As I wrote this past Monday, some warming would arrive just in time for this weekend. Saturday will start out frosty inland from the lakeshore, and then temperatures move above average into Monday. For activities other than Bills football, it will be ideal for leaf-peeping across much of Western New York or, if you must, raking up those leaves that have already abandoned ship.
Bike rides, walks and hikes – including the big, charitable Ridge Walk & Run just outside of Wellsville – will be mood elevators. Just skip the flip flops and penny loafers. Paths will be muddy from Thursday's rainfall. Plenty of sunshine will prevail Saturday with some high clouds mixing with the sun on Sunday. Sunday will be the warmer of the two days … and if you’re off Monday it will be warmest of all.
As for game day, early tailgaters will be greeted by morning lows in the 40s, rising quickly through the 50s and into the low 60s during the game and probably warmer in the stands and on the field. Note the very wide spacing between those thin, black isobars in this Sunday model. That translates to very light winds, probably variable in direction, with little effect on kicking and passing.
Monday, those isobars will be more closely packed, bringing us our warmest day of the week on a southerly, downslope wind. Downslope means winds will be accelerating down the slopes from the Southern Tier, heating up and drying out as they do so.
Some parts of the Niagara Frontier should approach 70 on Monday, ahead of an area of low pressure, some showers, and a cooler pattern arriving by Tuesday, with a brisk breeze. This cooler pattern, however, will be nothing out of the ordinary. High temps will run in the 50s midweek, not too far below average.
By next Friday, we’ll be back a little above average, with some colder air looming in the northern plains. The wettest day next week will be Tuesday, with a few spotty showers possible on a drier Wednesday, and a renewed chance for showers around Friday.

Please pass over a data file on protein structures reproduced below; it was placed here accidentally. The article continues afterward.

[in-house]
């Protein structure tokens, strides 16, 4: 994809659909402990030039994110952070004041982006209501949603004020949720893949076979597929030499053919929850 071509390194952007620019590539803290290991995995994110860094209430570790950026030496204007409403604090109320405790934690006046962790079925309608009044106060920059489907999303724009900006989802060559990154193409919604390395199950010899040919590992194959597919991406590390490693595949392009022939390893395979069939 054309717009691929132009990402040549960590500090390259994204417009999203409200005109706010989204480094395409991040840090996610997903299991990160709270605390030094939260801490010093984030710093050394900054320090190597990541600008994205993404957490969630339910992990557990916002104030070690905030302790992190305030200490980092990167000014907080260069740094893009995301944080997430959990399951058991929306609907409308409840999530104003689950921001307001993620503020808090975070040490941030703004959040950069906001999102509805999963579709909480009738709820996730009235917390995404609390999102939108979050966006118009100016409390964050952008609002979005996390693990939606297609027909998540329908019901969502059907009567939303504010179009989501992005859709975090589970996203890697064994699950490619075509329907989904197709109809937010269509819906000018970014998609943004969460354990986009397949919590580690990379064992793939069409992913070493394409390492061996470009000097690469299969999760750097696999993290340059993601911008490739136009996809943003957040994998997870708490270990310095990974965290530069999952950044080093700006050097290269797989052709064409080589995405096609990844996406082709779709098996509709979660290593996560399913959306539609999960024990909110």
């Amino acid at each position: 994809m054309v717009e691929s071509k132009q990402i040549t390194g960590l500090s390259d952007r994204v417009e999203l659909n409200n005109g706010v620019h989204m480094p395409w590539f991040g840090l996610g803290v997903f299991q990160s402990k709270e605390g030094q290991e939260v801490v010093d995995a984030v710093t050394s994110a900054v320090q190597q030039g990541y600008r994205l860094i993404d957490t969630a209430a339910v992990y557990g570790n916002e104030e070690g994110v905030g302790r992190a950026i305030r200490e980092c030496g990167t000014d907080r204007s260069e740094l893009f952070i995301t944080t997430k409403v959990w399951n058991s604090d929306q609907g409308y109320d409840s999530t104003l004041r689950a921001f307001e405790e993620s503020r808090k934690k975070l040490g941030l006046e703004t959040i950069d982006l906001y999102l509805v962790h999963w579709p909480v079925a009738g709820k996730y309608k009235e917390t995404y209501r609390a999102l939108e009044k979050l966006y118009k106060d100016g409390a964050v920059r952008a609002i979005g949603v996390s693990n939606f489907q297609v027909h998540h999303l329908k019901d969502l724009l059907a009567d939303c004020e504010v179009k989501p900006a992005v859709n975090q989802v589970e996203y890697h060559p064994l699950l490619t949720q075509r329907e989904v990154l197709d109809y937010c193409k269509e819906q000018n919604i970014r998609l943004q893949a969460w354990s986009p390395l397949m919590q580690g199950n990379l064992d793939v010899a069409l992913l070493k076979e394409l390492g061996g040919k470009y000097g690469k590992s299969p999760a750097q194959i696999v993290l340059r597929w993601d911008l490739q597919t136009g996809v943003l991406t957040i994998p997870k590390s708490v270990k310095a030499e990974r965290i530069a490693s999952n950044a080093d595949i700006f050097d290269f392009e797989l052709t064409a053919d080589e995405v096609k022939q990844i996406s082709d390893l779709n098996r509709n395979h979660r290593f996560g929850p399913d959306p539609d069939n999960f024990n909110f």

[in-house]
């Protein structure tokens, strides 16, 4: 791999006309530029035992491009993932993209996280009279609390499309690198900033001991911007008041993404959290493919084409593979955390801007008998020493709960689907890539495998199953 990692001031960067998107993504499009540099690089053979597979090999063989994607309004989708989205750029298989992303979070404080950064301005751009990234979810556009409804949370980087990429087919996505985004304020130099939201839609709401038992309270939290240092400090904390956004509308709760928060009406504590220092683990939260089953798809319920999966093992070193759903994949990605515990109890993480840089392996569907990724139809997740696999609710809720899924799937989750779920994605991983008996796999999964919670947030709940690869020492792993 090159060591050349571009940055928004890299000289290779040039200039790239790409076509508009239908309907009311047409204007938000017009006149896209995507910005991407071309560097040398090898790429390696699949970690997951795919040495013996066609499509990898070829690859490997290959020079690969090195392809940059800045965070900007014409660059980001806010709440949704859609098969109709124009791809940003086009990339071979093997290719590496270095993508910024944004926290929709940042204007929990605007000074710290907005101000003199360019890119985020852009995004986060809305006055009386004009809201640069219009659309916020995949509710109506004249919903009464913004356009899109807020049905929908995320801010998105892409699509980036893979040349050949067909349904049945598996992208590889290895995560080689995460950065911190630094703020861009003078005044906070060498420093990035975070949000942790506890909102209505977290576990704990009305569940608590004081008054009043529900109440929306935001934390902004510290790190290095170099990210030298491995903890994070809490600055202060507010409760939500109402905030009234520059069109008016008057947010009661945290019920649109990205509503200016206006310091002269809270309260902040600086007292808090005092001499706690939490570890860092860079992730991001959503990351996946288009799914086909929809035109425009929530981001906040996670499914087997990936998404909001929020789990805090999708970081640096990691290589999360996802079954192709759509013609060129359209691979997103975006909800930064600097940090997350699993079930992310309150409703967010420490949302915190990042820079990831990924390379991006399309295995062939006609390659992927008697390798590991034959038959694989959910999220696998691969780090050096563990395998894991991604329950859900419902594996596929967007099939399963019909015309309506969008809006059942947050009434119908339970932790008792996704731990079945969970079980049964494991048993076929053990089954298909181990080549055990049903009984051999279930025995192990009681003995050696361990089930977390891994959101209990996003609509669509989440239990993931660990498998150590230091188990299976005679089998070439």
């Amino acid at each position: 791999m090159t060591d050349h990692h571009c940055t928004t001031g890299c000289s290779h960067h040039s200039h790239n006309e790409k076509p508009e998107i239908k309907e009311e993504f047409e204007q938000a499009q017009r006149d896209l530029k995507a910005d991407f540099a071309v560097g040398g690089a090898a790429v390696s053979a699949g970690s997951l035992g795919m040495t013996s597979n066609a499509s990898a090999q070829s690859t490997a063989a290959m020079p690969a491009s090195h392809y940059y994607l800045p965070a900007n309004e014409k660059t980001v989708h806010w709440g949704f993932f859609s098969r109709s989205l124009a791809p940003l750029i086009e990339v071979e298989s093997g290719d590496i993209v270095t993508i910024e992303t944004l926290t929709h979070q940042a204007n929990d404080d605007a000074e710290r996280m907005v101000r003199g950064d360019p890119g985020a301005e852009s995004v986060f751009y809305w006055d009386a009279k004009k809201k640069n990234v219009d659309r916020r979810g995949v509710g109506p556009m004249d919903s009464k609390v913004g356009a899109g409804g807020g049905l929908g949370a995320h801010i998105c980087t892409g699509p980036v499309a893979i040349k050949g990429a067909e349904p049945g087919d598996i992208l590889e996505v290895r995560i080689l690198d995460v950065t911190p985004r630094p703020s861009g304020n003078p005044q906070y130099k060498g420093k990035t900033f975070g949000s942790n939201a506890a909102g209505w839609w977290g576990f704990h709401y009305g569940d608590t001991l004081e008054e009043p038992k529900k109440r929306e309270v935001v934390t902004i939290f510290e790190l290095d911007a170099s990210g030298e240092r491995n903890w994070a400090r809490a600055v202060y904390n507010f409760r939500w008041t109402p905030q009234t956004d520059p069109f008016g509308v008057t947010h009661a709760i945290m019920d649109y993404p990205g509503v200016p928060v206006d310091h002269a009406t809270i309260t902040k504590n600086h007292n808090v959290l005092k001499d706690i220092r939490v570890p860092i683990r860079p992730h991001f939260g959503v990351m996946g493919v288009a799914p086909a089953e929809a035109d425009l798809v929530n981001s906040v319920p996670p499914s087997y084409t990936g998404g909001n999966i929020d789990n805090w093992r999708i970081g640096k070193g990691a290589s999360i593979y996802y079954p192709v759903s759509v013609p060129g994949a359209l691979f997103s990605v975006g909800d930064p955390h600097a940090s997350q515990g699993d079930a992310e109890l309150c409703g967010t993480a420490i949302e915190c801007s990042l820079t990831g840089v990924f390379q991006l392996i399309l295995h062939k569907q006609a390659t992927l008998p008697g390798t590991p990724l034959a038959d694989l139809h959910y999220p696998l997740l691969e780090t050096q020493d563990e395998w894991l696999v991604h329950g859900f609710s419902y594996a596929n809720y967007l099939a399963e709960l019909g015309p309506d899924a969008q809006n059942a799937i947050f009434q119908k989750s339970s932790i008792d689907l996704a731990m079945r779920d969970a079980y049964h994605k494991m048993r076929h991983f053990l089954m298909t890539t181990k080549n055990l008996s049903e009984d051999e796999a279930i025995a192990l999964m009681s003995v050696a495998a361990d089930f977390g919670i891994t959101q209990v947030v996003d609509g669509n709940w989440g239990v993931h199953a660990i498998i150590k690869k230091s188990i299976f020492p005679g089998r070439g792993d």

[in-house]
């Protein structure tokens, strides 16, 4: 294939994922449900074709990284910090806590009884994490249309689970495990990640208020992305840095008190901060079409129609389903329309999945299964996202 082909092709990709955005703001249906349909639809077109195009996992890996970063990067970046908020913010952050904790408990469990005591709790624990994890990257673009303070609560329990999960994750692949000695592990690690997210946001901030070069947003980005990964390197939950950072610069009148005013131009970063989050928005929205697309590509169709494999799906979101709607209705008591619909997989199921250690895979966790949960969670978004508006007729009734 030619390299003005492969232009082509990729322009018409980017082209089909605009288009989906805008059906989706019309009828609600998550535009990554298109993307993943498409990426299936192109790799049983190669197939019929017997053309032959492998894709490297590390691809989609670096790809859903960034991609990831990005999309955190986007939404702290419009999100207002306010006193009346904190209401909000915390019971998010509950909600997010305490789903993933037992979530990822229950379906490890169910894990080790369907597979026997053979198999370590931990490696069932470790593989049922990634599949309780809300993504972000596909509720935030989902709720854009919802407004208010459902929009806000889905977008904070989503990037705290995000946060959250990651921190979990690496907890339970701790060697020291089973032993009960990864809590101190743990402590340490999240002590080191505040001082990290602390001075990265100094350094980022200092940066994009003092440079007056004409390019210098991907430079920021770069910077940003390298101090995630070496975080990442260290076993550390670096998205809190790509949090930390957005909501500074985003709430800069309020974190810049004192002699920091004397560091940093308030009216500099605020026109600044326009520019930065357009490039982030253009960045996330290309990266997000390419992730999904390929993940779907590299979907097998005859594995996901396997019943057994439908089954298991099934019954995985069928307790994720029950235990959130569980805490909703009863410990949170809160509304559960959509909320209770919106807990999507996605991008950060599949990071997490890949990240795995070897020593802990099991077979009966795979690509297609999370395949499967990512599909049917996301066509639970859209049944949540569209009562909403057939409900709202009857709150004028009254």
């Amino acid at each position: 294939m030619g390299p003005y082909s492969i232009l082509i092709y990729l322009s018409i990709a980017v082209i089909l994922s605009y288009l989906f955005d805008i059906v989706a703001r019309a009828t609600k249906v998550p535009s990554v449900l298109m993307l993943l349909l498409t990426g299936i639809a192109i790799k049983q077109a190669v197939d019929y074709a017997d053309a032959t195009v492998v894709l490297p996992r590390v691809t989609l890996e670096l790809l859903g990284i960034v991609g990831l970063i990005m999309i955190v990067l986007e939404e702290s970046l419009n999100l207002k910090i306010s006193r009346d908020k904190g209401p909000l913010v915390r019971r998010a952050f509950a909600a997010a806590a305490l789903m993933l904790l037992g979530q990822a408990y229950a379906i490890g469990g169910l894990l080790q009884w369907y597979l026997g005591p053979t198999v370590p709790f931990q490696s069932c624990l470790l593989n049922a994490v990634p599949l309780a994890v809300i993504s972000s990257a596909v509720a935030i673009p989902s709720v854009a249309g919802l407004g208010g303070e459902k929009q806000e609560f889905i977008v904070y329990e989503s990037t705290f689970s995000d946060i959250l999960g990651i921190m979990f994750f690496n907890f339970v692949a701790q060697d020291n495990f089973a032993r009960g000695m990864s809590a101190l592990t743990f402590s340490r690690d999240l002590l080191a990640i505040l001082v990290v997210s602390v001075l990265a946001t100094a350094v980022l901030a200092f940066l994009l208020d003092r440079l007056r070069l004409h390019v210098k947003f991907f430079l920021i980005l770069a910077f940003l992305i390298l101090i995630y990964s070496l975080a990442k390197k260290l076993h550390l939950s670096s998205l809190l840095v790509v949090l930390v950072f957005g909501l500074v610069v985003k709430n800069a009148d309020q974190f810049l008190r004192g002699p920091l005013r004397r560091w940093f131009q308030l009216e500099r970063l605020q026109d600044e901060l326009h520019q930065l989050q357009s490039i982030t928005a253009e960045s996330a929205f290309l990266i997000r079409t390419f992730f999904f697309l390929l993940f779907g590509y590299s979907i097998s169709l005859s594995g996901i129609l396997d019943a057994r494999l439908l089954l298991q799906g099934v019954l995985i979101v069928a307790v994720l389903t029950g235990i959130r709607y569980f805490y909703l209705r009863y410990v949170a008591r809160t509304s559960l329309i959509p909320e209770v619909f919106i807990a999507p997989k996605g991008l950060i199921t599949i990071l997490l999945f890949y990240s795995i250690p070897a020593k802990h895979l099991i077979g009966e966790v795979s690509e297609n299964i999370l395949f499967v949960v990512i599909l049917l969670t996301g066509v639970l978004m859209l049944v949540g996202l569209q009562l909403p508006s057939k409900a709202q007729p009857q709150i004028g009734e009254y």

When might we see a more significantly colder pattern setting up? There are signs of it showing up near the end of the month into early November in the American GFS ensemble (called the GEFS) near surface temps, as posted by Dr. Jason Furtado, who teaches at the University of Oklahoma.
This is a reflection of the upper-air pattern at the same time in the GEFS.
The European extended range ensemble also favors a similar pattern in at least early November, with upper-level warm ridging near the Pacific coast and colder low pressure troughing of the jet stream closer to our region.
As we head into the colder months, don’t count on any particular pattern to persist for weeks at a time. The National Oceanic and Atmospheric Administration (NOAA) took a gambit at explaining a greater likelihood of more erratic patterns this winter in their just-released Winter Outlook text on Thursday. NOAA’s Climate Prediction Center is mandated to make such an outlook, which gets a lot of publicity at the time of its release. If you skipped their text discussion and just looked at the temperature probabilities graphic, you might get a sense of confidence we’re simply going to have a milder than average winter.
Actually, the graphic shows a weak positive anomaly slightly favoring milder-than-average temperatures from December through February, which is known as meteorological winter, when all is said and done at the end of February. What it can’t depict are all the many ups and downs that will occur during this period, with a greater likelihood of erratic changes at least partially tied to a warming climate in the arctic. (You may also note no part of the country is favored for below-average temperatures over those 90 days. The EC (equal chance either way) is the region of greatest uncertainty and may imply colder outbreaks may be a bit more likely in NOAA’s estimation.
Precipitation, an even tougher call than temperatures, looks like this:
We are in a region by which NOAA’s expected most frequent storm track gives us a slight edge toward above-average precipitation. They expect significant drought to develop over parts of Texas and Louisiana, as well as in parts of central and northern California.
The “erratic” part comes in with arctic warming, and you can see as an example high confidence in anomalous warmth for Alaska, which will also be expected for large parts of the high latitudes around the globe. This warming lessens the thermal contrast between the polar region and mid-latitudes, which is linked to episodic weakening of the polar jet stream and the polar vortex. When the vortex weakens in these episodes, it tends to buckle southward, allowing periodic regional invasions of polar air and wintry outbreaks, sometimes for one to two weeks at a time. These episodes are not predictable more than a very few weeks in advance, and cannot be timed within a “winter outlook.”
In recent decades, scientists in my field and related fields have discovered more and more variables in trying to make a seasonal forecast, and I have become less and less a fan of seasonal outlooks. They simply don’t work very well, and are not comparable to seven-day weather forecasts. With the arctic warming at twice the rate of the rest of the hemisphere (as expected), the erratic periods are getting more erratic, more often. NOAA recognizes this, but they also recognize there is value in offering some scientific guidance to the public on what appears more likely, however slim the margin. My thoughts are summed up in this article I wrote a month ago: